View Full Version : Quick Clot for first responder
January 30, 2005, 20:03
Has anyone had any experience using Quick Clot product for severe injury?
Is it worthwhile to add to first aid kit carried in the field in extremely rural areas, where help can be aways off?
After use protocol for medical professionals, is special training required for use or for hospital personnel once used?
January 30, 2005, 23:39
In the August 2004 issue of "Police" magazine (they also have a website at www.policemag.com), they did an article on the various blood-clotters, including QuikClot. Long article short, none of the clotters were deemed satisfactory and many had some significant drawbacks (for instance, QuikClot can cause second degree burns). They conclude that none of them will help if you're really bleeding out, because the blood pressure will just flush the clotting agent from the wound. Direct pressure to the wound or to a pressure point above the wound is what is needed. I'm a better-to-have-it-and-not-need-it-rather-than-need-it-and-not-have-it type of guy, but none of he current batch of clotters look to be truly satisfactory to me.
January 31, 2005, 00:20
Since you asked specifically about QuikClot, I'll post pertinent extracts (because I type so slowly) of what they had to say along with the authors' credentials:
QuikClot is manufactured by Z-Medica of Newington, Conn. According to product literature, newspaper articles, and press releases from Z-Medica, QuikClot was used extensively during Operation Iraqi Freedom. The active ingredient in the product is called granular zeolite, a substance derived from lava rocks. When this material is placed into a bleeding wound, it absorbs the water molecules in the blood and creates a high platelet content to promote clotting. This causes an exothermic reaction. In other words, it gives off heat.
Several U.S. Navy physicians who served in Iraq report that QuikClot produces sufficient heat to cause burns to the skin if measures are not taken to wipe off water, sweat, and excess blood from the wound and skin before use. In fact, Navy corpsmen that served with Marine combat units in Iraq reported that they observed "second-degree burns" in Iraqi soldiers treated with QuikClot.
The clot, according to Z-Medica, is then easily removed through suction or irrigation of the wound when the patient arrives at a care facility.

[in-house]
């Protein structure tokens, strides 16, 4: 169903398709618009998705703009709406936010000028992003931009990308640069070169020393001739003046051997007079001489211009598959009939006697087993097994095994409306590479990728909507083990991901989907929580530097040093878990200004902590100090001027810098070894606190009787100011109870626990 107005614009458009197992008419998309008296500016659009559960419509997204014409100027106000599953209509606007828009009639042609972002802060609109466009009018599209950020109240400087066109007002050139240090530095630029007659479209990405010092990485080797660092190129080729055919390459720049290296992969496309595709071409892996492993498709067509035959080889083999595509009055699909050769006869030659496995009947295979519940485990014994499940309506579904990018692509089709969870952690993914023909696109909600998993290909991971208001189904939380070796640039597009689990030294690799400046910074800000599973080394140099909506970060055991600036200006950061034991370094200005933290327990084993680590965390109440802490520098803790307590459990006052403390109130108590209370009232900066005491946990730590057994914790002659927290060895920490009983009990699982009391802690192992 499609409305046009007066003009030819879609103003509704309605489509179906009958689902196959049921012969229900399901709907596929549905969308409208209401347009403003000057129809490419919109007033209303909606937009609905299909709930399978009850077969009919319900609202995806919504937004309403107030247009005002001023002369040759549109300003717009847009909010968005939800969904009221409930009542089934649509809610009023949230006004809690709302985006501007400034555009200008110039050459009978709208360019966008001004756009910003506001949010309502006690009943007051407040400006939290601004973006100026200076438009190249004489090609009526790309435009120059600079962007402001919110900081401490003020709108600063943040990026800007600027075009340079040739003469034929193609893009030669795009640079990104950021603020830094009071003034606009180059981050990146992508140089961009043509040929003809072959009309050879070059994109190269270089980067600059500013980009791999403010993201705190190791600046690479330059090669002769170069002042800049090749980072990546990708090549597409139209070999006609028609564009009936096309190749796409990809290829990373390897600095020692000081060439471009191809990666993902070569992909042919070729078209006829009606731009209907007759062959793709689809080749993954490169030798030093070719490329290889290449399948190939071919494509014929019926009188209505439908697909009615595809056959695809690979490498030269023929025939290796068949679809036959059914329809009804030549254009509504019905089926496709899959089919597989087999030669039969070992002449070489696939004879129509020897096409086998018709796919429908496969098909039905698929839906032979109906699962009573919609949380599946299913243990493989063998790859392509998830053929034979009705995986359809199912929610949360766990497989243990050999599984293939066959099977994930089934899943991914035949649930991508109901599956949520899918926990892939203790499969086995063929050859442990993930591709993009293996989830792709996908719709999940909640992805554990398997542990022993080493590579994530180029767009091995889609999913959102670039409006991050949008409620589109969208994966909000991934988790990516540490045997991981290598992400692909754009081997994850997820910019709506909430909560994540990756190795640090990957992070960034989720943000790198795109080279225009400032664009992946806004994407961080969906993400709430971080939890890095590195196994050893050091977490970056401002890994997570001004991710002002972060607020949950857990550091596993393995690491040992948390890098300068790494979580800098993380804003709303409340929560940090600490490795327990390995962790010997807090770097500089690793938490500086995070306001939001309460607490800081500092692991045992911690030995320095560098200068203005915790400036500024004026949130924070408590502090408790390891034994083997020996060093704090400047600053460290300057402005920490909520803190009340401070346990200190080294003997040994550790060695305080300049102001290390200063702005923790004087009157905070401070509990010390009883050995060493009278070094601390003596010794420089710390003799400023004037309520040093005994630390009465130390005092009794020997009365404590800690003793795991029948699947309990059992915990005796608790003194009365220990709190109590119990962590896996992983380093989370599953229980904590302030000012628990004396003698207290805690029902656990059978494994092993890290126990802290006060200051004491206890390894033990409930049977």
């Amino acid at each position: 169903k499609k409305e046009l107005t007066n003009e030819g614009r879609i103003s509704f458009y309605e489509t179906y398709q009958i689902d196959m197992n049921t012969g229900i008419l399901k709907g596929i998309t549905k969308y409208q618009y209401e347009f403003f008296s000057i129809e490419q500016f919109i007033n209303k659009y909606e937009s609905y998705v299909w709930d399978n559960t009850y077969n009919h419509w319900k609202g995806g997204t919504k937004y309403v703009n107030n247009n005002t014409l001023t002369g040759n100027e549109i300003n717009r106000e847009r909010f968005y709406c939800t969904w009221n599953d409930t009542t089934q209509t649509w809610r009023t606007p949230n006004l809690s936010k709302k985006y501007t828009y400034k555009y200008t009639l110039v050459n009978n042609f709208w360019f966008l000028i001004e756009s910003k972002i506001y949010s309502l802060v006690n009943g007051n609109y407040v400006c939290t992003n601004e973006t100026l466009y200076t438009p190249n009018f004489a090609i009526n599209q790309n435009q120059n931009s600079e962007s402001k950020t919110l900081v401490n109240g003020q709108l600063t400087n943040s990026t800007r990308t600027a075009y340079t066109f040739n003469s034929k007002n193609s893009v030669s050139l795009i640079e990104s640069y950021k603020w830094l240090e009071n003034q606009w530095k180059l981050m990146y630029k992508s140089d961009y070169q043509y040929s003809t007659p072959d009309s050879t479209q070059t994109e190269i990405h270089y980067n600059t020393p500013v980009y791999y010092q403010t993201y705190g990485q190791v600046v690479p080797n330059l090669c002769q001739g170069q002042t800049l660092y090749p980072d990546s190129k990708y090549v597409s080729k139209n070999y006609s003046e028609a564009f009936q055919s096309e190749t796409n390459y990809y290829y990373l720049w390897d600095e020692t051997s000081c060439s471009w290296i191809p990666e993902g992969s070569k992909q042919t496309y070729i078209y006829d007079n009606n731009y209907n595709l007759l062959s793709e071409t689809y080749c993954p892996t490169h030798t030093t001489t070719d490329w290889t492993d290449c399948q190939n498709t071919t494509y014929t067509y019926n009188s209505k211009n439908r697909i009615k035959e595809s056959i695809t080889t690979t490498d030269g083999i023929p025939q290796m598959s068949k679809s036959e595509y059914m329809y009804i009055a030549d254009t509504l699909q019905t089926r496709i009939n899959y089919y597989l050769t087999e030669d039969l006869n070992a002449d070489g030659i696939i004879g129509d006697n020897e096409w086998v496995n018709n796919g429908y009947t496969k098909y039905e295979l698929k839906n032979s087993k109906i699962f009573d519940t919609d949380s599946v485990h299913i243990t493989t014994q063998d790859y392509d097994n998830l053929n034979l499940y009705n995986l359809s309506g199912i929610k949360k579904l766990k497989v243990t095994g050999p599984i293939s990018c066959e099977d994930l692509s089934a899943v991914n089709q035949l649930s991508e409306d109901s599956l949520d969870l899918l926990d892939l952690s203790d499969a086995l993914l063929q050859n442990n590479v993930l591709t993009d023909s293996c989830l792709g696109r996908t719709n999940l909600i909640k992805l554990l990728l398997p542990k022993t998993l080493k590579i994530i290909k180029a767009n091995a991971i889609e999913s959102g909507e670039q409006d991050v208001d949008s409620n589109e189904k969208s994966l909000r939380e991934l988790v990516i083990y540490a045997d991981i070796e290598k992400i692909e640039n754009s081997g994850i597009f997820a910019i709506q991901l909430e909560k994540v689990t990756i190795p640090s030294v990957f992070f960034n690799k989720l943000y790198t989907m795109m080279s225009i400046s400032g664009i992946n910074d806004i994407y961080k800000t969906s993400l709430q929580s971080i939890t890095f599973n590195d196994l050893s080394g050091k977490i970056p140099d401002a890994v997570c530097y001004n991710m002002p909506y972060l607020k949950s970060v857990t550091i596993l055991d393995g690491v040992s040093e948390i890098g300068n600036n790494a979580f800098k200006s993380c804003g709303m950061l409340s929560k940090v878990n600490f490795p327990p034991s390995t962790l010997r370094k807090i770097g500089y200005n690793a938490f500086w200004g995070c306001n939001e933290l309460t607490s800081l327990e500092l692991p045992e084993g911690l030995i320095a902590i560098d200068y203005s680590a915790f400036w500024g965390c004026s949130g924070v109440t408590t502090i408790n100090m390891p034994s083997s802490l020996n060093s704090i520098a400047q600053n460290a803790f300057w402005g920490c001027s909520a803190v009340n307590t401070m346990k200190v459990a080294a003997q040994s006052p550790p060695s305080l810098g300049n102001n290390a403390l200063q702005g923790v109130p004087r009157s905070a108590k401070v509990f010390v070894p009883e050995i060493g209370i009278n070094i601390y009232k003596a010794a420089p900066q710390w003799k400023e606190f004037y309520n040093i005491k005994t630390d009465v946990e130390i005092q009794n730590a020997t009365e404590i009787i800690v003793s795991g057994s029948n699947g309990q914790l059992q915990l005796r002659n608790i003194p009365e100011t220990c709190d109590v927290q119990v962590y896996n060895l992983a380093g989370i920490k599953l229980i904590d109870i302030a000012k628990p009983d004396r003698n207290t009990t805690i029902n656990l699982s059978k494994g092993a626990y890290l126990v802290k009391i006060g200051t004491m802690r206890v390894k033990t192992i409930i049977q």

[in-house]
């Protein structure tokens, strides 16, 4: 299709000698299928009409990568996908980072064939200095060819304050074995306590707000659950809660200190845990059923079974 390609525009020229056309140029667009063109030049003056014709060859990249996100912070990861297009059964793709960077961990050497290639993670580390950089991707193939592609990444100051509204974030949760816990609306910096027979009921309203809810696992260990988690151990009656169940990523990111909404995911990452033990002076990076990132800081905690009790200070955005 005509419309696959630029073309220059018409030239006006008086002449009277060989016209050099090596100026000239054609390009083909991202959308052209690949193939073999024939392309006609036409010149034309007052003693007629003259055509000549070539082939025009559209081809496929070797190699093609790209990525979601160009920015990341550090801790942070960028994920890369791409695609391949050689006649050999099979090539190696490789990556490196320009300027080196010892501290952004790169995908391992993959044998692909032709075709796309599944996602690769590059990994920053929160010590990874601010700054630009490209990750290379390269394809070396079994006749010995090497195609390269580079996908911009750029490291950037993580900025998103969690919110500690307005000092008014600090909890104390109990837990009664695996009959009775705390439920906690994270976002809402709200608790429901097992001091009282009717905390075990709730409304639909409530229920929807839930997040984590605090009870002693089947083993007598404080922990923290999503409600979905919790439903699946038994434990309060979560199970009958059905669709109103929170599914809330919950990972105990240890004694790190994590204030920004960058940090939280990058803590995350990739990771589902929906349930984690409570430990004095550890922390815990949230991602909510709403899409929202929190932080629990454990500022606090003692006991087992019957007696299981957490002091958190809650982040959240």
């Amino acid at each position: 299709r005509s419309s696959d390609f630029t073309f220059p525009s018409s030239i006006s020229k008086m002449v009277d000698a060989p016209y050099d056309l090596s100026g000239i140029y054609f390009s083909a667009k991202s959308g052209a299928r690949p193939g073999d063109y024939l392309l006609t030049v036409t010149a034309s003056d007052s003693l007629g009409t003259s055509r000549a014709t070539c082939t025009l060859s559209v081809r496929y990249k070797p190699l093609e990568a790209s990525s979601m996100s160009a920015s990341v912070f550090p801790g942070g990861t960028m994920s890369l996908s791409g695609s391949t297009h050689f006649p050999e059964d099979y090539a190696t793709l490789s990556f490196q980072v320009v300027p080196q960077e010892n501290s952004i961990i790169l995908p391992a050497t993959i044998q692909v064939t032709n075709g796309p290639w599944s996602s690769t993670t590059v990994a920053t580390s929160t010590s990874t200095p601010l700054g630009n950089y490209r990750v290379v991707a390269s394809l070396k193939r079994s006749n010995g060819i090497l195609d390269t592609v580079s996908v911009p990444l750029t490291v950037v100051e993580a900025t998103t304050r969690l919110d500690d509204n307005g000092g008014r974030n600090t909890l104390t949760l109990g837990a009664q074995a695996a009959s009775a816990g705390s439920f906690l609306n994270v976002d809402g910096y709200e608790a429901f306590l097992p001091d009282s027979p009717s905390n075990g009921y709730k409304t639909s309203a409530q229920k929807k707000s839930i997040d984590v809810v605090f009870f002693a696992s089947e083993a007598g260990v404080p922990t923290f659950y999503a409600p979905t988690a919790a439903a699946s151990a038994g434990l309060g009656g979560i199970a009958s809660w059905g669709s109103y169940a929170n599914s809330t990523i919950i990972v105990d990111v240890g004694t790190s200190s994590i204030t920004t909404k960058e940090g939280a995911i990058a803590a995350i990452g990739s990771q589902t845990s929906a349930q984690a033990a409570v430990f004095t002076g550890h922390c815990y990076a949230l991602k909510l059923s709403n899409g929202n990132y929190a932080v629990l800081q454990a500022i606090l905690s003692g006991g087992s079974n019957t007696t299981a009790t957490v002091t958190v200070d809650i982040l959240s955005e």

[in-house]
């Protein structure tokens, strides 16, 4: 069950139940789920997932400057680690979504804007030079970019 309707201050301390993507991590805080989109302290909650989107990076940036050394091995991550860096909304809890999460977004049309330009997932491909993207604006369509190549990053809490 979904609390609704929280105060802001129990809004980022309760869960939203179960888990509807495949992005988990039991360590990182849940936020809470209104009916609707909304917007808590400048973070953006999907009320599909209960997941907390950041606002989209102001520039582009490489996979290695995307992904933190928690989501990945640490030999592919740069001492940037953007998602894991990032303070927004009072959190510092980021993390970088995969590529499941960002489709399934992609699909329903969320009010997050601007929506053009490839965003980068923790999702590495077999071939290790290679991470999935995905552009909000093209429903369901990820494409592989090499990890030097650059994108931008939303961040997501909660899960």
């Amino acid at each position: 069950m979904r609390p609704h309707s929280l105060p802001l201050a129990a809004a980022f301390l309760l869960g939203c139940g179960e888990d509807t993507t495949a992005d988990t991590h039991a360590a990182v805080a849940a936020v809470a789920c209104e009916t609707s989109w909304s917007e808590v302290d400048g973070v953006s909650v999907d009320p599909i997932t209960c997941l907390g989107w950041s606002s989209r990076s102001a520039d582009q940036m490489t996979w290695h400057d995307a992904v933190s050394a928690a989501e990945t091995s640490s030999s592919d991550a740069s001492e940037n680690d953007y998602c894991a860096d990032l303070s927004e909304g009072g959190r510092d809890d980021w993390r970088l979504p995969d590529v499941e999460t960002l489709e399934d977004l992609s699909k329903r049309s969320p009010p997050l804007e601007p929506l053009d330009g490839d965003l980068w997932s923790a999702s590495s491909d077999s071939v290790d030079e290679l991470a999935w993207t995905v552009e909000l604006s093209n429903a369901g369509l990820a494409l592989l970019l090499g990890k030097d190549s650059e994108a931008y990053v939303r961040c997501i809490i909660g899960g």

....the Navy and Marines performed a limited study using a swine model and were impressed with the results enough to issue the product to combat medics serving in Afghanistan and Iraq.
Lt. Bruce Webb, Battalion Surgeon, 2nd Tank Battalion attached to the 1st Marine Expeditionary Force, saw action in central Iraq from March 20 to May 30, 2003 and reported to us his first-hand battlefield experience with QuikClot.
In one instance, the product dried the wound but then flaked off so much that gauze was used more effectively. In another case, blood gushed out of a female patient's wound so profusely that the product was always flushed out of the wound. The victim died.
In Webb's experience, QuikClot is not very effective on the battlefield. "It doesn't stop bleeding as advertised in the real world," he says. "We are better off focusing on the established techniques of pressure, packing, and dressing."
Webb also found that 25 percent of the packets he received had leaked and absorbed water so they were unusable.
Also Webb: "It is impossible to dry the wound enough to prevent burning. If you can dry the wound that well, you don't need QuikClot."
The article also said that the Uniformed Services University of the Health Sciences was asked by the Marine Corps to evaluate the continued use of QuikClot. The panel reinforced the FDA's recommendation that QuikClot should be used only for life-threatening external wound hemmorhaging after conventional hemorrhage control efforts have failed.
The last two paragraphs of the article:
There is one thing we do know and that is that the time-honored method of using direct pressure and a tourniquet for a bleeding injury really works. It seems prudent that a police officer should use the simplest and easiest technique in the field for hemorrhage control.
We recommend that law enforcement agencies proceed with caution before spending valuable resources on the new blood-clotting agents available until further studies are done and stick with old-fashioned direct pressure and tourniquets.
Lawrence E. Heiskell, M.D., FACEP, FAAFP, is a practicing emergency physician, a reserve police officer, and a tactically trained SWAT team physician with the Palm Springs (Calif.) Police Department, as well as a member of the "Police" advisory board.
Bohdan T. Olesnicky, M.D., is a practicing emergency physician who serves as a tactical medic and SWAT team physician with the Clifton (N.J.) Police Department and the Saint Barnabas Healthcare System Special Operations Division in Livingston, N.J.
Sydney J. Vail, M.D., FACS, is the director of trauma & trauma critical care at the Carilion Health System Level 1 Trauma Center in Roanoke, Va., and a member of the Tactical EMS Support team for the Salem (Va.) Emergency Response Team.
January 31, 2005, 10:59